Trenton Times, May 30, 1890

Trenton Times

May 30, 1890

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Issue date: Friday, May 30, 1890

Pages available: 4

Previous edition: Thursday, May 29, 1890

Next edition: Saturday, May 31, 1890 - Used by the World's Finest Libraries and Institutions

About Trenton Times

Publication name: Trenton Times

Location: Trenton, New Jersey

Pages available: 40,290

Years available: 1883 - 1906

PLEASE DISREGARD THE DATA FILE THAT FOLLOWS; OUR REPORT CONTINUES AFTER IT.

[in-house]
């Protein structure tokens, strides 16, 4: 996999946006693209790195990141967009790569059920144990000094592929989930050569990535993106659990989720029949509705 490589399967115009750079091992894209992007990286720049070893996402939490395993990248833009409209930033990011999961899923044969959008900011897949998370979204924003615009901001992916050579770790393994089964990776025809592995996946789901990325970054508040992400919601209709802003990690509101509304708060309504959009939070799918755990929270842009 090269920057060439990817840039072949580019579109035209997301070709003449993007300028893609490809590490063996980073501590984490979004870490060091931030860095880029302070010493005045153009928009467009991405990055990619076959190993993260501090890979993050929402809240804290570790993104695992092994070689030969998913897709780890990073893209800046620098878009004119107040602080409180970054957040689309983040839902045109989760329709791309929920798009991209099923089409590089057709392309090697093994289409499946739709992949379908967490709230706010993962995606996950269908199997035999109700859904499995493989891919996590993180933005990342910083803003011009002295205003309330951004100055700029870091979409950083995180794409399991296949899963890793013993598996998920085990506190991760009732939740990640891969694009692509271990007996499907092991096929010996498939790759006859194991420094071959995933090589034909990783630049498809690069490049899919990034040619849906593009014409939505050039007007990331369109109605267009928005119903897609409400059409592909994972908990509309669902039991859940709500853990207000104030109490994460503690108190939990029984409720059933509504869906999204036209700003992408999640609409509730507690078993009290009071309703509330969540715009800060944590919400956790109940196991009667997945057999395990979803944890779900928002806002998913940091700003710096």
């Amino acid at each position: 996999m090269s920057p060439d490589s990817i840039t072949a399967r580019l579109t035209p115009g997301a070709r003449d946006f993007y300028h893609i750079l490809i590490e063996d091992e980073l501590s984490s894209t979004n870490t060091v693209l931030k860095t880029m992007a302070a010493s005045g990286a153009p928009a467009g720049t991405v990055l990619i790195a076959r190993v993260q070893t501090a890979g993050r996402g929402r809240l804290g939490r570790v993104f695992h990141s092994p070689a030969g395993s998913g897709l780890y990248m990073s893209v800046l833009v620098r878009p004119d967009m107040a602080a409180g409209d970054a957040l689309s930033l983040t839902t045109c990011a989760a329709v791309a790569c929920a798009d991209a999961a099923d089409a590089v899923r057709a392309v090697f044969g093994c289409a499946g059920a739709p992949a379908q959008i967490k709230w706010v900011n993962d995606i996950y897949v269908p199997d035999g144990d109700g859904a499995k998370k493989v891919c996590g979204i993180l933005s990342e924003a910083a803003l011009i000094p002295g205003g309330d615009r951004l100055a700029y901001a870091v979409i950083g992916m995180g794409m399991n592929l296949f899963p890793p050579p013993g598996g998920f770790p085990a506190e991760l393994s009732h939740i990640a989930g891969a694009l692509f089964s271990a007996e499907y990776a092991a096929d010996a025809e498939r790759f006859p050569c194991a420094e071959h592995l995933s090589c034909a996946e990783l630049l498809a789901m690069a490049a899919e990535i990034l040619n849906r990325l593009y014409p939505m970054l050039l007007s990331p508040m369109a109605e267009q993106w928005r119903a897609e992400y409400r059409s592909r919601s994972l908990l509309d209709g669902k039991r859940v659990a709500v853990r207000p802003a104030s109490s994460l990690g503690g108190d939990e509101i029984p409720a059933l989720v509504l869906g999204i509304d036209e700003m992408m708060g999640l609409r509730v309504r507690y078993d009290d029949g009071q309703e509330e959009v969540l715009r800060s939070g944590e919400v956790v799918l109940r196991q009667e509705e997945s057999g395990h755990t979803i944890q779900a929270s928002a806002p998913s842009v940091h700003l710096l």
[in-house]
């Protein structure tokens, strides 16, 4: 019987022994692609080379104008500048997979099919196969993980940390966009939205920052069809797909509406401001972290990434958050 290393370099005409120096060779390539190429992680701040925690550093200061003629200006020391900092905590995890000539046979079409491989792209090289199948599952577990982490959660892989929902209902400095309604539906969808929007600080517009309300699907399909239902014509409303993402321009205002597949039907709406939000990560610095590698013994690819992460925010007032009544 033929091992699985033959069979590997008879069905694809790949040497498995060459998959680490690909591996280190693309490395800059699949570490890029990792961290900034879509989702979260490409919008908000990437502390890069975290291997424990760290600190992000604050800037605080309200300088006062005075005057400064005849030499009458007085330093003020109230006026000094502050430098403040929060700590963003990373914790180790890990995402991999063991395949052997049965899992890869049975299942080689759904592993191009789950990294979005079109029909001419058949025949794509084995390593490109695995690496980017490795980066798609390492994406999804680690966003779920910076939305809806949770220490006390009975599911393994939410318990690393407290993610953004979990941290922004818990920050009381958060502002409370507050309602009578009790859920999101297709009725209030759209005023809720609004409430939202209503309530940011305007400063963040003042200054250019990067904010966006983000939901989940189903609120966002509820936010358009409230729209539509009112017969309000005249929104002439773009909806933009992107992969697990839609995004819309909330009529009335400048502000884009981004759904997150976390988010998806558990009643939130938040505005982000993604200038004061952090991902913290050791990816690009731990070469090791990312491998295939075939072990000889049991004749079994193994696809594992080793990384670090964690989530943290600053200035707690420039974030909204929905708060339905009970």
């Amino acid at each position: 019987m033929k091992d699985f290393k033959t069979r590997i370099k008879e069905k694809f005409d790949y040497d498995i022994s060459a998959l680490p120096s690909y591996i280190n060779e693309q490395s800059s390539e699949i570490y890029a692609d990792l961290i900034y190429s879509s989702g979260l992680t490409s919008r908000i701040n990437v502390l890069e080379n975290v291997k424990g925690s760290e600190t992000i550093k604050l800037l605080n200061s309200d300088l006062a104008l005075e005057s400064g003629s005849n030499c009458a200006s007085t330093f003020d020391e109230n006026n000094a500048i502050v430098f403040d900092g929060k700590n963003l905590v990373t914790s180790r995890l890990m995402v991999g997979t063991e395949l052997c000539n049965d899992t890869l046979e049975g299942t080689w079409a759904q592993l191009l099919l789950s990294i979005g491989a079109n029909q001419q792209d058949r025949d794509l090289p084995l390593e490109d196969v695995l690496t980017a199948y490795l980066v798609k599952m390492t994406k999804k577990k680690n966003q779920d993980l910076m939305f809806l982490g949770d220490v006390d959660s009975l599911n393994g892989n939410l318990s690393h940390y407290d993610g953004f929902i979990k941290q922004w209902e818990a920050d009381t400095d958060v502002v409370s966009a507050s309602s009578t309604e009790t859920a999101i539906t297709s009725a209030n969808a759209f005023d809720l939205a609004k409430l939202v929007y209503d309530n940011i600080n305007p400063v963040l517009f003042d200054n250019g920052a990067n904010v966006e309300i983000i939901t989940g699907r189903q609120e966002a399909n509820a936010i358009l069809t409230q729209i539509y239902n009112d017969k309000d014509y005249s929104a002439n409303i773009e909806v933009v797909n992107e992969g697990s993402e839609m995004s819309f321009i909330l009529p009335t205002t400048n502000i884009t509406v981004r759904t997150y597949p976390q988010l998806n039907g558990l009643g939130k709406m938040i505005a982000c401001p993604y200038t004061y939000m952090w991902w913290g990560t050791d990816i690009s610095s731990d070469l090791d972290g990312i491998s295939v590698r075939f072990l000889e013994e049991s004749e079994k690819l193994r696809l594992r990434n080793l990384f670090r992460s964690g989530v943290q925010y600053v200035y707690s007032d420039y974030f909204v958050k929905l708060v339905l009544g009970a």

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Trenton Times, The (Newspaper) - May 30, 1890, Trenton, New Jersey VOU YTII. NO. TKKNTON, FKIDAY AKTHKNOON, MAY 30, 1890. TWO CKM18 IN MEMORY OF GARFIELD Dedicating the Monument tc the Martyred President. CLEVELAND'S STREETS THRONGED Sonic Secret History Itegitriliiig the Trunn fvr of the Body fnmi Luke View Ceme- tery to the Safe Deposit Vaults Tlieiifo to the New Monument. CLKYKI.AXD, May 30.-It is some fivi years since the remains of the martyrec president, James A. Gurlield, were secretlj removed from the public vault of the T-nkt View cemetery to King's Safe Deposil bank, on Euclid avenue. And all this timi the public has believed that the bod] lay where it had been taken on thai greatest day in Cleveland's history wheii it was escorted to Lake View ceme' tery from the catafalque in the publit square. There the body was placed in tin 8cb.olii.-ld family vault, and from there, ii was supposed, taken to the public vault Never before had there "been so large i throng of people in the city, and never be- fore had so many men of national fame been here at one time and on one errand To the last hour of his consciousness ever) Clevelundcr who saw that event and wai old enough to even dimly understand il will keep that day in vivid remembrance The Military Guard. During many years the dramatic interesi in the spot was enhanced by the presenci of United States soldiers. Night and day, through the heat of summer and the wet and biting cold and snowVof winter upoi the lake shore, armed sentinels paced tc and fro before the door of the vault in which the remains of Guiteau's vie tim were supposed to be peacefully rest- ing. A narrow and deep path was worn in the turf, traces of which are visible ever now. During all of President Arthur's ad- ministration the soldiers remained, and their dreary vigil never once relaxed, and it was not until after the inauguration ol President Cleveland that they were with- drawn. Thus it was that this yreat event in Cleveland's history Was in a manner pro- longed by a solemn sort of military pa geantry during a peribd of four years. Taken to the Heart of the City. And then it was deemed necessary thai the sacred remains should be more care- fully secured thnn in the public-vault of a KINO'S SAFK DEPOSIT BANK. large cemetery, and the transfer to the vaults of the hank in the great- est sucrecy. Here they have been stored away amoug bonds and stock securities, and family plate and jewels, and other precious things, and thousands of passing feel have hurried by within two rods of tlii'm every day. The portion of Euclid avenue where the Safe Deposit and Trust bault is is one of the busiest spots of Cluyeland, and there is quite a roar of traffic about it during every work day of the week. It is a tall, handsome structure with marble and granite trimmings to its front. On one side of it and at its mar are alleys. Oponing upon the rear alley are heavy double doors of iron, barred find studded so that the walls themselves would offer ft more promising field for burglars than would they. A Jealously Guarded Secret. The secret of tbe transfer has been most jealously Indeed, to Mrs. Garfleld and a very limited number of the dead president's stanchest friends. Mr.1 King, the man most interested in the bank in question, is one of these Iwt, He is a member of the Christian church, an Garfleld, and had been Garfleld's lifelong friend. It is barely possible that the bank cashier knew the fact. No one else about the .building did. The watchmen who night aud diiy kept vigil over the strong boxes of the depositors as little sus- picion that they had the remain? of a one- time president of the United States in their keeping as that they were watchers over dead King William of Germany. Considering how difficult was the tank, the transfer of Garfield's body from the A VIEW OF THE MOMUMKMT. cemetery to the heart of the oily wlthuUt awakening K suspicion was really a .a markalily well planned and CAreful piece of work. Three CofflnA. When it wan decided that the only way the remains could be spirited away was by jutigliiiK with coffins the report was indus- triously cfrculnfM that the original casket innrte for Gen. Garflold wns not satisfac- tory. A second one must be made and_wns mode. Thus the public knew that there two Gnrficld caskets. Tho public, Tibwevcr, did not know that thorn worn three Garfleld ciiskcts. When cnnkH No. 2 was made a secret casket No. a WM nlno made. Tho with thn tlirc'i wns ilouo al t tiittt! of trnnsfrr of (ho Tho of f Wood In moro unlvrrmithpn A Wftro. Indeed, but, fow porRonfj'tiro free 1'rom it. Fortunately, liowovor, we have in Ayor's tbe most potent remedy ever ,froin tho Schofield to the public cftmeterj vault. Others besides those in the secret wen present when the transfer was made, bul only those who were identified with thi little plot remained in the vault and saw the body lifted from one coffin to another The comu which actually received tht body went secretly to the bank; the otliH in which '.be body had bc-tm went to Northern Oliiu Historical society, where il IB now kept; the new coffin into which tin remains are supposed to have been placed remained an empty shell, publicly exposed to view in the cemetery vault. The Flnnl Renting Place. Only a few nights ago, while Clevelanc was sleeping, the body was again quietly secretly aud expeditious removed from thi; Toledo, 4. Batteries: Fitzgerald ami SliLith and Sage. Atlantic AttHociatiou. AtNeu Haven, ;0; Wilmington, 5, Base hits: New Haven. 10: Wilmington. 9. Er- rors: Sew Haven, :j. Wilmington, 0. Batteries: Hunier and Hofford, Stem and Williams. At Newark-Newark, 10; Jersey City, 8 Base s: Newark, 9; Jersey City, 6. Errors: New- nrk. 4; Jersey City, t) Batteries: Miller and IMUTy, MclJeruiitt aud Murphy. ADVOCATES FOR The Syracuse Convention Appoints Com- mittees and Adjourns. SVHACUSE, N. Y., May final adjournment the following state central committee was appointed by tbe Prohibi- tion Amendment convention: John J. Piatt, of Ponglikwpsie; Mrs. Mary Towne Hurt, of New York; Dr. D. H. Mann, of Brooklyn; Kev. A. J. Church, of Rocklund; L. S. Freeman, of Niagara; John N. Steams, of Brooklyn; George F. Powell; of Colum- bia; C. Uifford, of Chautauqua; E. J. Wheeler, of New York; H. A. Belaud, of Monroe, Mrs. N. B. O'Donnell, of Lewis; Kev. Father Nilan, of Duchess; L. E. Gur- ley, of Renssalaer; Robert L. Bachmau, of Utica, and Hon. S. S. Knox, oj Cortland. A ministerial committee for campaign work was appointed as follows; The Rev. Dr. W. H. Bottle, chairman; the Rev. F. A. Marsh, secretary; the Rev. Dr. Albert .Colt, of Hornellsville, Baptist; the Rev. Dr. L. Bachman, of Utica, Presbyterian; Cbauncey D. Thorn, of Skaeneatles, So- ciety of Friends; the Rev. E. N. Packard, of Syracuse, Congregational; Professor Forbes, of Canton, St. Lawrenre county, Universalist; the Kev. Dr. E. M. Mills, of Ithaca, Methodist Episcopal; the Rev. A. C. Sewell, of Syracuse, Reformed; Rev. Dr. J. P. Sankey, United Presbyter- ian; the Rev. E. Bruce, of Syracuse, Wesleyan Methodist; the Rev. Henry J. Watkins, of Lockport, Lutheran; the H. N. Becker, of Spring Lake, Caytiga county, Protestant Methodist; the Rev. Dr. Gallagher, of Geneva, Reformed Epis- copal; Professor Albert E. Lewie, of Albert Center, Seventh Day Baptist, and thn Rev. A. Schlenah, of Syracuse, German Evan- gelical association. Dragged from Their Beds and Flogged. BIRMINGHAM, Ala., May young women belonging to the best families in Miles, a village of Bibb county, were walk- ing along the street there a few days ago when they met three negro women named Maudy Johnyou, Tilly Belcher and Dora Carter, who would not yield the sidewalk. They rail against the young ladies, push- ing them in-the gutter and addressing in- sulting language to them. Masked white men Thursday night went to the negro women's residences, dragged them from their beds and flogged them with lashes. Six Miles is to be stirred up over the affair, and it is alleged that the negroes are nuking threats of violence and arfuing. Difficulties In the Way of Ballot ALBANY, May Secretary of State Benedict, who United States public printer, ban found some serious dif- ficulties in eanylng out the new ballot re- form law. He says the law requires the numbering of all ballots as they are being printed, and not by a numbering machine. If a ballot is spoiled in printing it must be duplicated or the record will not be complete. Mr. Benedict says that there are not five presses in tbe state that can do this, especially in the five days required by the law. Should tbe ballots be destroyed by flre after they are in the clerk's office the town would be disfranchised. The Luther AUnlBtorlnm. BETHLEHEM, Pa., May 80. 1'he Luther Ministeriiim of Pennsylvania and adja- j Peculiar Peculiar in.combination, prooottlon, and preparation of Ingredients, Hood's Barsapa- rilla possesses the curative ralue of the best known rcme- II.. dies of the vegetable IIOOU Oklngdom. 1' In Its strength and ecuuuwy, Hood's Is the only medicine of which can truly be One Hundred Doses One Dol- lar." Peculiar In its medicinal merits, Hood's Sarsaparllla accomplishes hitherto un- won for' the title of "The greatest blood purifier ever discovered." Peculiar In Its "good at Is more of Hood's narllla sold In Lowell of ill other blood purifiers. Peculiar In Its phenomena] record of. no other! CCll 11 ell preparation ever attained so rapidly nor held steadfastly the confidence of all clwtei of people. Peculiar In the bnln-work which It represents, Hood's Sarsaparllla com- bines all the knowledge which modem research medical science has I O llOCII developed, with many years practical experience In preparing medicines. Bo miro to got onljr Hood's ftarsaparllla Soldtiynililnijdjiita. Prepuedonlr by C. I. HOOD A CO., AvoUiecarlci, Lowell, 100 One Dollar retu -Ul. l rill uuai M1- ..i 'i ii. eltrtiM in KM York. .1 M si.criMiin. I! N .1 K I'l.iM. tiv.i-'uvr 'I'll.' M llrt-r >h..weil i: l he i. -T.'I'.I. i M 'I'lif UKI chill. n.'-., :l Ii I l rants iiinlfi t in- n...I, ;n i ill a mn Heal I'm j.., -.ei Sr PAI l, Minn i den an.I .1. 11 'lull, pal- in lln- i rlri.i i r il tlary inr t.-n ami .'i-ji! .'at ParteUn, t hi1 tlnnl in' thr -elllflH-c.t last Mnii'li. rcieneil eiuht ami live mouths. All three were tn.-.l ecm- viett'.i 1 hell' ruse- llj.ji.'.'ilr.l [Jl'enie eiMU't, lint the jmU'ine.i; uriv ai- linnL'il. Tollkh .Jeu, Left I a.....mills- -An ex.'hun.-.-lir-.krr nauu'd at -IT 'lli-n.iiln.i.v. I. i-. peared, ami itlmut lili) Jew-, allege that he has taken t.i them wliirli tiiey intru-teit t.i hiin l.n-tbe purpose of wni'iiind on col- lateral. for Cheque of London. Cheques for good in parta of the world. HjbH H. HiMILL, HIKBT 8. LlitLi, Vice Preaident. AHA F. SKIKM, BKIB GDMIBB, Treuarer. T.T.nv G. MOOBI, T. N. Adams, Dogers, James Owen H. Lonke, L B. J. B. Oasklll, Edmund C. Hill, Hngh H. Hsmlll, BarkerOnmrnrre, Barker Gnmmere, Jr., A. Boebling, H. 8. Little, 8. Meredith Dickinson, Umurd Grunt Cook, 8. KING OF COCOAS-" ROYAL COCOA FACTORY." Kings are but men, but all men are not kings. Therefore, when the King of Holland says, as he did by deed of August 12, 1889, that he is greatly pleased with "BESl GOES and, entirely unsolicited, grants the manufacturers the sole right of styling their works the Royal Cocoa Factory, a sig- nificance attaches to the act which would not were he not "every inch a king." IN THE 0'ITX, 1 'Or' YOU-ISDB' Celebrated Spring Styles now on Sale. IIATTliH, 15 State HIE ALMIGHTY UOLLAll Was never so mighty as it is this season in purchasing Cloth- ing. Our and Suits are cut in the latest styles and made in our usual neat and careful manner. They are great bargains at these prices. A! C. Yatcs Co. Y'ATES} 6th and Chestnut Sts. STORKS Ii3th and Chestnut Sts. HAD THIS MAN Bought hi. pautaof tht AMKKICAN OLOl'HipQ AND TA1LOEINO CO., wobld not how much wind -hiitltd th tough hii Wt an clothing iht Uta, Bora and but B'ESl TAILOR-MADE ClOTHIM At ranch im than Fhiladdphii Onr U Itadan to-day an 8A MPT.E OVERCOATS for worth 112, {13 1, uur SAMPT.B Blum worth (12, f 13 and for HttdqnarUn for Ohildrto't Knit Snite aid Ortrcoiti. ULOTHINQ MADE TO ORDER. oun ii but honn hi with, ud right along to So 8 Rail Statn. Car. warren TRIMMINGS AN n Qrnndeet display of Trimmings, No- Fttioy Goods, Qloyei TTndeiwear ever before shown In this city, connlotlng of thing that to make up i rtore, such ac Wool.amoDy, Floss, Plbboni, Chenille Fringe, Tidioe, Buttonn, Gimps, Collajs, Onfft; E.nbroiderlw, Face Powders, PeiftimM, Conibi, Brushes, Toott BroBhei I L All the leading of Including the celebrated 0. P. Corset Ferris for T-Hies HI All the most dwindle gf Undeiiimr for Onto Children Hair, Mefllntod Natural Wool "d Goods a fall "rortment and at that wUl be aatinfactoi; to 8rS. J -oo, and "N. Hroad LOOK OUT FOR BARGAINS We have purchased the store North of us intend to build on the two lots l lie lincsl Olorc in licnlonl g.t rid of OUT rt RliADY-MADIi MbHCllANT l AH OiWNU BB iMOl'! GOiNf, 10 NORTH GRKKNf ;